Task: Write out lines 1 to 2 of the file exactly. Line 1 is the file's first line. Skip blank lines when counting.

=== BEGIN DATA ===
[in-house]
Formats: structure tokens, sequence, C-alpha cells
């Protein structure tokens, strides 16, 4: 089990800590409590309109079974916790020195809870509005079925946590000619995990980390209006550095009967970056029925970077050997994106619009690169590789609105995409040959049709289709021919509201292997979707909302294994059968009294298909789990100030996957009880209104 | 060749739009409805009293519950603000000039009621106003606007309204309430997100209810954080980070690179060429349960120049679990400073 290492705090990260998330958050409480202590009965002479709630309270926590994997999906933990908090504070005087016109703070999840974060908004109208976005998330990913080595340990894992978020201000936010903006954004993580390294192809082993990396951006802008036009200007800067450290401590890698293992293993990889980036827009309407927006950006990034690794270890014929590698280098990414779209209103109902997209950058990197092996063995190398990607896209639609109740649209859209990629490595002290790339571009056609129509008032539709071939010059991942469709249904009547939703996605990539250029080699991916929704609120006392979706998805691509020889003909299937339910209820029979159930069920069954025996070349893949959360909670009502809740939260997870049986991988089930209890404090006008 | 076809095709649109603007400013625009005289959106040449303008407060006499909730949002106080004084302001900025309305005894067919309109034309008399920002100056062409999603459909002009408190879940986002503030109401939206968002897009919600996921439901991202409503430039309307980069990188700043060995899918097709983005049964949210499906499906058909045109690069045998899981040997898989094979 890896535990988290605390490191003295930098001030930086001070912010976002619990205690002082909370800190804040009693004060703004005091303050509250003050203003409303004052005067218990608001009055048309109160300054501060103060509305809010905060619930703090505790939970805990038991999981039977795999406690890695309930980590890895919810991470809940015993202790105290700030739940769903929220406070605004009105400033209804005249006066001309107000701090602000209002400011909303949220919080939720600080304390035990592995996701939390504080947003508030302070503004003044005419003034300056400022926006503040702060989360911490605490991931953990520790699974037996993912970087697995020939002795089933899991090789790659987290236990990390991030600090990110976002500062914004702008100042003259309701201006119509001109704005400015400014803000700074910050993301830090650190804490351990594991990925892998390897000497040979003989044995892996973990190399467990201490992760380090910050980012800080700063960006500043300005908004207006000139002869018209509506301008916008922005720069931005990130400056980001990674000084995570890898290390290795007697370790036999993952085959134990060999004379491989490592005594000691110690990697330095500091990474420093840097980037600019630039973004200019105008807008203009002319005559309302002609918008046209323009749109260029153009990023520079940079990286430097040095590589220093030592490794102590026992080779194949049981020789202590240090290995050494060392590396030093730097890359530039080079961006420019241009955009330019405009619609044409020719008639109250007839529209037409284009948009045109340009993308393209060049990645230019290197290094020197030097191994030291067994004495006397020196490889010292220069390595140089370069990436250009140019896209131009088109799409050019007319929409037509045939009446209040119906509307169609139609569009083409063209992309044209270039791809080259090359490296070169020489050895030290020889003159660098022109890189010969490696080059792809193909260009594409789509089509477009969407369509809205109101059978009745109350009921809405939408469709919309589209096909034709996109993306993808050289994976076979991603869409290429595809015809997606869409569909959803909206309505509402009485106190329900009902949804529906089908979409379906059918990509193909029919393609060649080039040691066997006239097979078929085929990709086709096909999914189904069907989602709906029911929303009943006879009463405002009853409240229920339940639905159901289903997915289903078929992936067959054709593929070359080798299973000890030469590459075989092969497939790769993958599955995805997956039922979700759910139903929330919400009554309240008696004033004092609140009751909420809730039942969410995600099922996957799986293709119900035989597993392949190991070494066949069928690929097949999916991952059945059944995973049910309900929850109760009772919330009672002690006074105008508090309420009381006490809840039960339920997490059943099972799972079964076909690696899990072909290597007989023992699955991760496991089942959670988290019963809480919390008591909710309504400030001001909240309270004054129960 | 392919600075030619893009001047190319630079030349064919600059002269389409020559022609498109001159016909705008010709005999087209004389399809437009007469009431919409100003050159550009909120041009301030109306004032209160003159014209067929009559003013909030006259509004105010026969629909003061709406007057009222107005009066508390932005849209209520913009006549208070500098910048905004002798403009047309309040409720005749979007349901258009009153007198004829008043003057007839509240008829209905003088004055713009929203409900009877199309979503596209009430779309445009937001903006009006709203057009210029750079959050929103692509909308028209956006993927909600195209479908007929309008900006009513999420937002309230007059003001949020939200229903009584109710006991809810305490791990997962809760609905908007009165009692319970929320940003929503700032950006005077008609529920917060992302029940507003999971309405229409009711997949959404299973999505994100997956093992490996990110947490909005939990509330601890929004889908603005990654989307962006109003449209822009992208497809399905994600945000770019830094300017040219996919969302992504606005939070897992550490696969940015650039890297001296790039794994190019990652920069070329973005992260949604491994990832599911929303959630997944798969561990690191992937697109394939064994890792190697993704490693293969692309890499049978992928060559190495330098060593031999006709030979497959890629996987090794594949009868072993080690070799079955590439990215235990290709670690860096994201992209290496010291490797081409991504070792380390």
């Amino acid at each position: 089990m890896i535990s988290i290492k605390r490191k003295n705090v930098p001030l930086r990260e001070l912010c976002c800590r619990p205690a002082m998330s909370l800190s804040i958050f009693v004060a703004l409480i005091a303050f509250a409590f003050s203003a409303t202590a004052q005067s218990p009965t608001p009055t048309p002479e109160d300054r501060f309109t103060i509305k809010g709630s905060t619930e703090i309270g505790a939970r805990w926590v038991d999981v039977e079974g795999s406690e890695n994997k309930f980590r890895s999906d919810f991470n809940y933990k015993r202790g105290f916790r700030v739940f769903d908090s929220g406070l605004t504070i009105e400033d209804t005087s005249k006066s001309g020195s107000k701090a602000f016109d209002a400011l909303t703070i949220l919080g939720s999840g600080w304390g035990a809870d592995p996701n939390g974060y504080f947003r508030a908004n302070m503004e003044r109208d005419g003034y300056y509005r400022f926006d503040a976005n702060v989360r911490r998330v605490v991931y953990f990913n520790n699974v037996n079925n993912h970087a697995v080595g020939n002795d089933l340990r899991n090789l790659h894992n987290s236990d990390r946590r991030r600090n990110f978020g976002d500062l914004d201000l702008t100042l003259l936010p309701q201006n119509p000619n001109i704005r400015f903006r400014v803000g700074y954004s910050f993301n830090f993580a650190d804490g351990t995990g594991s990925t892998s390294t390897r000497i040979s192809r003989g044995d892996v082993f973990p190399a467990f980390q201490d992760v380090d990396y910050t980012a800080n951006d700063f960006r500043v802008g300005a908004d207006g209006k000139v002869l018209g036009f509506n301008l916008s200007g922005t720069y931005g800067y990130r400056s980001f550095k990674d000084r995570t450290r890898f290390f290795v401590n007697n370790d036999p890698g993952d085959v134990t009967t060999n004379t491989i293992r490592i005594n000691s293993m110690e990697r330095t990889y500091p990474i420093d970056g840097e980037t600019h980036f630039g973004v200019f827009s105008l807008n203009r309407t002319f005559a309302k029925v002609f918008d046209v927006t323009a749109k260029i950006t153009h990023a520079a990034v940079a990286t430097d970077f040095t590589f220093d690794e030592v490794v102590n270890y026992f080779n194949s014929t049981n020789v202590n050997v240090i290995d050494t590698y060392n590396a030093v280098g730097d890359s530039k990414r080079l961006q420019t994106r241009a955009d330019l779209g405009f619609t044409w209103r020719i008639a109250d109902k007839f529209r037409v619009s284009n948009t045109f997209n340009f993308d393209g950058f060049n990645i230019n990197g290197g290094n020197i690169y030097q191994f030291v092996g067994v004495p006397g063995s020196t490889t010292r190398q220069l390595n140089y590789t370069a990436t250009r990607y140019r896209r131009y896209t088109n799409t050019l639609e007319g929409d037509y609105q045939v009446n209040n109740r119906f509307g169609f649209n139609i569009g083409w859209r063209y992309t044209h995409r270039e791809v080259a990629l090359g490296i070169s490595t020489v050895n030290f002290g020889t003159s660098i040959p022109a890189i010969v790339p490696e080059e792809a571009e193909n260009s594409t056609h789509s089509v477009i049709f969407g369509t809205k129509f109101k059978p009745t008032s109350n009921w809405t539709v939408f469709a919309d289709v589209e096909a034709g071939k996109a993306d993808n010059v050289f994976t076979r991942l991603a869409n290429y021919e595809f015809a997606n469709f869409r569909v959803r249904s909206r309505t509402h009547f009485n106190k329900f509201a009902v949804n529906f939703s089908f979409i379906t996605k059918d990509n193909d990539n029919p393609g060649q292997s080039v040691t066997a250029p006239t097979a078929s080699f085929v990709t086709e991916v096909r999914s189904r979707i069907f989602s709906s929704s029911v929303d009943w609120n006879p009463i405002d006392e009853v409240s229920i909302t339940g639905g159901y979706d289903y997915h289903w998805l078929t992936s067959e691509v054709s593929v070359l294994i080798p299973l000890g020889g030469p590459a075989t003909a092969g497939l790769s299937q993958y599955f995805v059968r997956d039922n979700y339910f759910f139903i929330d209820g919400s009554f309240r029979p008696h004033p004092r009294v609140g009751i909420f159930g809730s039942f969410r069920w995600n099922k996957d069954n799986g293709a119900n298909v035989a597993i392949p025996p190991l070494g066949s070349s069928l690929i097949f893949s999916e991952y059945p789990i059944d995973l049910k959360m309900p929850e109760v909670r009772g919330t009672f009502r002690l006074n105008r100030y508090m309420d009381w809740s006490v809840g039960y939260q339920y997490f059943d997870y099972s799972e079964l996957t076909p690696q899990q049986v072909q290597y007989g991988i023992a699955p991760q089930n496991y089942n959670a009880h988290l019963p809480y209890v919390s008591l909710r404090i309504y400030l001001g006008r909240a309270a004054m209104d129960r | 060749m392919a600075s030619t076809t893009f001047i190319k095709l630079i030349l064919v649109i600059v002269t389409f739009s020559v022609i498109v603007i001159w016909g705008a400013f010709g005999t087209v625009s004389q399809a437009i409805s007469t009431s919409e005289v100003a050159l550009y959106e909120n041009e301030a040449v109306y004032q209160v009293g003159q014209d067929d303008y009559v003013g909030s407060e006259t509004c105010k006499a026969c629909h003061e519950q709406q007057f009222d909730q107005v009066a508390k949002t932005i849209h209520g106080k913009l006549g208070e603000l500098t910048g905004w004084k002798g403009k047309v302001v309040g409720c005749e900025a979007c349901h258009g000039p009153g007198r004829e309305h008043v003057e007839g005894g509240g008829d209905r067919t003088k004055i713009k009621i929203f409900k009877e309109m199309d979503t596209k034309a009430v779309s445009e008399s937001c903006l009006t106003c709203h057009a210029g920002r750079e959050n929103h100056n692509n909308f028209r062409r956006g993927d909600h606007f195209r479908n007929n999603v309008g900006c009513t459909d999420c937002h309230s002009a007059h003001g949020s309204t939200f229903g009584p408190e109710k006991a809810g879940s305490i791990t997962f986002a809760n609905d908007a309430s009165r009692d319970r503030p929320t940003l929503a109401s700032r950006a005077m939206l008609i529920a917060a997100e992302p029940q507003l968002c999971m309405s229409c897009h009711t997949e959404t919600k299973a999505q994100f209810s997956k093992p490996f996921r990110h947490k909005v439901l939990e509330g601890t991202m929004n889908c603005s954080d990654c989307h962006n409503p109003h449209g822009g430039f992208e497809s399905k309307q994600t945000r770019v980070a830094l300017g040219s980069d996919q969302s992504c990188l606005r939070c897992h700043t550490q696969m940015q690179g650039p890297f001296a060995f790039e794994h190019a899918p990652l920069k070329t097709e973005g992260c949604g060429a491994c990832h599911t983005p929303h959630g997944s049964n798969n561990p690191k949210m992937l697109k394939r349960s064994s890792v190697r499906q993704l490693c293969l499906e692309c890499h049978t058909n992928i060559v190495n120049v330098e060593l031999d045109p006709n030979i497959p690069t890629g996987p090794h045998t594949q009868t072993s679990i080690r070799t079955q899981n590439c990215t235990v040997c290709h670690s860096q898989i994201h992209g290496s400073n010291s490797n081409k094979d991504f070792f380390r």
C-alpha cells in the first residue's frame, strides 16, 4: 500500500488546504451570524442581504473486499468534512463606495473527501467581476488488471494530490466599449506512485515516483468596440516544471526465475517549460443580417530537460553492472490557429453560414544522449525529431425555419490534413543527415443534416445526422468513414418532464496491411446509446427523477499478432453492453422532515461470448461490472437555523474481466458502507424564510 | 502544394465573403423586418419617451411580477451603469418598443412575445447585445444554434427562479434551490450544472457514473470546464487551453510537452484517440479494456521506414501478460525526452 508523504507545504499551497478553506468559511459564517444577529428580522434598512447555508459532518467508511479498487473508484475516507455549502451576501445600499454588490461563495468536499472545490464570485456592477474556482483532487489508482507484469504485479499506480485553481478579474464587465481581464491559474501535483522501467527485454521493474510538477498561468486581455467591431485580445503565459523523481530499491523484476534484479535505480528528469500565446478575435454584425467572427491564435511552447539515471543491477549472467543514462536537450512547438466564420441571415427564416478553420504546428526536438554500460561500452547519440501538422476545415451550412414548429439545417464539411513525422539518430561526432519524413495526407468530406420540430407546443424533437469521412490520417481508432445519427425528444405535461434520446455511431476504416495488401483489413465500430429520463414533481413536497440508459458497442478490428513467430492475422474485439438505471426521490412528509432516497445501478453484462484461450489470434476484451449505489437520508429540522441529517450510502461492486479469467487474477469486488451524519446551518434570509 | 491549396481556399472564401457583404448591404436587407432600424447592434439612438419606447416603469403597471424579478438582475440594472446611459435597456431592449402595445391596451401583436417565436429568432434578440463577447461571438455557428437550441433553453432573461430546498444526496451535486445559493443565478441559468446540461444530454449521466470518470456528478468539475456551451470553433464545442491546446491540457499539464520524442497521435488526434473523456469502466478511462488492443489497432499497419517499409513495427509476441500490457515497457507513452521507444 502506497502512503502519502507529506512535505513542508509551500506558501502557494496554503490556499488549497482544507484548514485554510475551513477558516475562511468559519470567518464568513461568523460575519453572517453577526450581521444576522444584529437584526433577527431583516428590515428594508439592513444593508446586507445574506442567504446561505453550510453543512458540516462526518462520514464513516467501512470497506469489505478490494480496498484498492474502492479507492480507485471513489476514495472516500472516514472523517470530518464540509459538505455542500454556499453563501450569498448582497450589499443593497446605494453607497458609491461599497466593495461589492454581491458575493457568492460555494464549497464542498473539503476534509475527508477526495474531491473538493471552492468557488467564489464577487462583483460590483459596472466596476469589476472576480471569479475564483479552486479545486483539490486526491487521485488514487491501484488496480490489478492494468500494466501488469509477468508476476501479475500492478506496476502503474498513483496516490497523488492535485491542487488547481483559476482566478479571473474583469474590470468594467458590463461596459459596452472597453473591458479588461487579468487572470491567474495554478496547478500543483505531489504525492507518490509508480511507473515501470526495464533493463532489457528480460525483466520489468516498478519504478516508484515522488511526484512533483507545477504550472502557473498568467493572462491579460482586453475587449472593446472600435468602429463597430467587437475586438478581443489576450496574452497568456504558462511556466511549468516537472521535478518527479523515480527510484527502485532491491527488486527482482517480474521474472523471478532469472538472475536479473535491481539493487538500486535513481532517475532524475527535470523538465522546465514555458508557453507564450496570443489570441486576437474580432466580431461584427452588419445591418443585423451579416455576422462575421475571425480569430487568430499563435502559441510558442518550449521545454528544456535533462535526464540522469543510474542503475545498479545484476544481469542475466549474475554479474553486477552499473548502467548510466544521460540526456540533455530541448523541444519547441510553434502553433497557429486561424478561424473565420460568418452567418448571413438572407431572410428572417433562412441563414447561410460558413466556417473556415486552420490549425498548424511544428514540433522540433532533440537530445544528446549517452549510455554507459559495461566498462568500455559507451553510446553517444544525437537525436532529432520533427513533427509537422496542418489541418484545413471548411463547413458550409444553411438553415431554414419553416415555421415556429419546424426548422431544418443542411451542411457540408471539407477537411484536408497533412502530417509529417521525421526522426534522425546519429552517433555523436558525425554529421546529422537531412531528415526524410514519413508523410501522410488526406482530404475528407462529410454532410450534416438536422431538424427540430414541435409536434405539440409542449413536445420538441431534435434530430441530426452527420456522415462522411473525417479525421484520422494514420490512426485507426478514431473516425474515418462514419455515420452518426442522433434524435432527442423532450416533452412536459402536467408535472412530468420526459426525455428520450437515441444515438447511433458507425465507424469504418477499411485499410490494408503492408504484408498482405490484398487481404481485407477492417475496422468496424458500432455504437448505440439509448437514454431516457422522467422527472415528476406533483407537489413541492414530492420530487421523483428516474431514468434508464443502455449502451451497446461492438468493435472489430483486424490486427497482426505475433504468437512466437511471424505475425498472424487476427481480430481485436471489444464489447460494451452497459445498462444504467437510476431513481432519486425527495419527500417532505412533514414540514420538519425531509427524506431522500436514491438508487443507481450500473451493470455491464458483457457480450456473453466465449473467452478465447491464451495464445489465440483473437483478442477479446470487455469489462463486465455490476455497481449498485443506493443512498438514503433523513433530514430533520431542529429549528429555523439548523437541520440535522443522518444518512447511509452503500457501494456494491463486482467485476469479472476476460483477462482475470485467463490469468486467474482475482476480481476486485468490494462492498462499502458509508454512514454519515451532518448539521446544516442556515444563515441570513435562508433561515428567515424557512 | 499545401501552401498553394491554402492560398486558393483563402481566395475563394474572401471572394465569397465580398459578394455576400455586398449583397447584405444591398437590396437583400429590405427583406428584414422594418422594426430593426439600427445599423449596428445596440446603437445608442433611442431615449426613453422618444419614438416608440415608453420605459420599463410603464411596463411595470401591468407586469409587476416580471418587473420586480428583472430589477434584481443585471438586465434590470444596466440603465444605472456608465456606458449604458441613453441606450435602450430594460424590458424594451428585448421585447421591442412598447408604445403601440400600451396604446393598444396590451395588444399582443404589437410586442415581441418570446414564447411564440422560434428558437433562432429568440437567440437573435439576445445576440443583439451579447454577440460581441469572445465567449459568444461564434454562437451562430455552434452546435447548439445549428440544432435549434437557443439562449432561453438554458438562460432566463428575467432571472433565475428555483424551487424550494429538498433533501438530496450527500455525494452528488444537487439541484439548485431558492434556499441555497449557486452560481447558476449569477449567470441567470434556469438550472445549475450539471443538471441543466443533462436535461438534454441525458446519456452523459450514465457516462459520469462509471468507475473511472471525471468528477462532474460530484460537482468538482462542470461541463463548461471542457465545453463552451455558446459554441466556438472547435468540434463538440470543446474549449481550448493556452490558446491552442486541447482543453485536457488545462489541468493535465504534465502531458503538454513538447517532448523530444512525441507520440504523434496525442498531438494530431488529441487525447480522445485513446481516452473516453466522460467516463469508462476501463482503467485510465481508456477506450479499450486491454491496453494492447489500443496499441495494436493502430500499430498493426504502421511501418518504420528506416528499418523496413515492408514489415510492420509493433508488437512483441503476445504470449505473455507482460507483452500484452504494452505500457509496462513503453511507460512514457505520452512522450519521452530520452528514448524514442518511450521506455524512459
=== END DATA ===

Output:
[in-house]
Formats: structure tokens, sequence, C-alpha cells